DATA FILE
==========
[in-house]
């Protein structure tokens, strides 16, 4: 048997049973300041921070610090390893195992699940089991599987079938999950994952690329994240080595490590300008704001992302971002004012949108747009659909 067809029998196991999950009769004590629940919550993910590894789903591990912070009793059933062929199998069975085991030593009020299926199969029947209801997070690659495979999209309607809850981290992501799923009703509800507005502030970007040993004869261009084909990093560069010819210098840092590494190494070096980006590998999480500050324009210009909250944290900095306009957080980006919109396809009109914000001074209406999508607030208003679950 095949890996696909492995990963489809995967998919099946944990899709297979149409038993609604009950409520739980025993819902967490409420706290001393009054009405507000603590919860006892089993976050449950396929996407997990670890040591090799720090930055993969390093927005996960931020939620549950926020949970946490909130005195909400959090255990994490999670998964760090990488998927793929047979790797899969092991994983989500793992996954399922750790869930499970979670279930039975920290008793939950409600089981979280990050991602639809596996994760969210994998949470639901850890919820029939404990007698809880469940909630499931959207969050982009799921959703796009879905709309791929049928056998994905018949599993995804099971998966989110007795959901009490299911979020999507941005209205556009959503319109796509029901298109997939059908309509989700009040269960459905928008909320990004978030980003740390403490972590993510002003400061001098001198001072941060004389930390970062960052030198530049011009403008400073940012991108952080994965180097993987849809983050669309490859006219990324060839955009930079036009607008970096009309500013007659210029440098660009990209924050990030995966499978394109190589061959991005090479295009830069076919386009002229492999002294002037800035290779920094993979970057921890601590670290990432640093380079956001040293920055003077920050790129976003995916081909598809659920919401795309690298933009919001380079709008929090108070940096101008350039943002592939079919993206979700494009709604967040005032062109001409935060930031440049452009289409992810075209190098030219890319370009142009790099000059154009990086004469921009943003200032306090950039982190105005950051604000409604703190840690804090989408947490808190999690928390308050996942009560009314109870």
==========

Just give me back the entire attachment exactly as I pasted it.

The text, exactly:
[in-house]
């Protein structure tokens, strides 16, 4: 048997049973300041921070610090390893195992699940089991599987079938999950994952690329994240080595490590300008704001992302971002004012949108747009659909 067809029998196991999950009769004590629940919550993910590894789903591990912070009793059933062929199998069975085991030593009020299926199969029947209801997070690659495979999209309607809850981290992501799923009703509800507005502030970007040993004869261009084909990093560069010819210098840092590494190494070096980006590998999480500050324009210009909250944290900095306009957080980006919109396809009109914000001074209406999508607030208003679950 095949890996696909492995990963489809995967998919099946944990899709297979149409038993609604009950409520739980025993819902967490409420706290001393009054009405507000603590919860006892089993976050449950396929996407997990670890040591090799720090930055993969390093927005996960931020939620549950926020949970946490909130005195909400959090255990994490999670998964760090990488998927793929047979790797899969092991994983989500793992996954399922750790869930499970979670279930039975920290008793939950409600089981979280990050991602639809596996994760969210994998949470639901850890919820029939404990007698809880469940909630499931959207969050982009799921959703796009879905709309791929049928056998994905018949599993995804099971998966989110007795959901009490299911979020999507941005209205556009959503319109796509029901298109997939059908309509989700009040269960459905928008909320990004978030980003740390403490972590993510002003400061001098001198001072941060004389930390970062960052030198530049011009403008400073940012991108952080994965180097993987849809983050669309490859006219990324060839955009930079036009607008970096009309500013007659210029440098660009990209924050990030995966499978394109190589061959991005090479295009830069076919386009002229492999002294002037800035290779920094993979970057921890601590670290990432640093380079956001040293920055003077920050790129976003995916081909598809659920919401795309690298933009919001380079709008929090108070940096101008350039943002592939079919993206979700494009709604967040005032062109001409935060930031440049452009289409992810075209190098030219890319370009142009790099000059154009990086004469921009943003200032306090950039982190105005950051604000409604703190840690804090989408947490808190999690928390308050996942009560009314109870």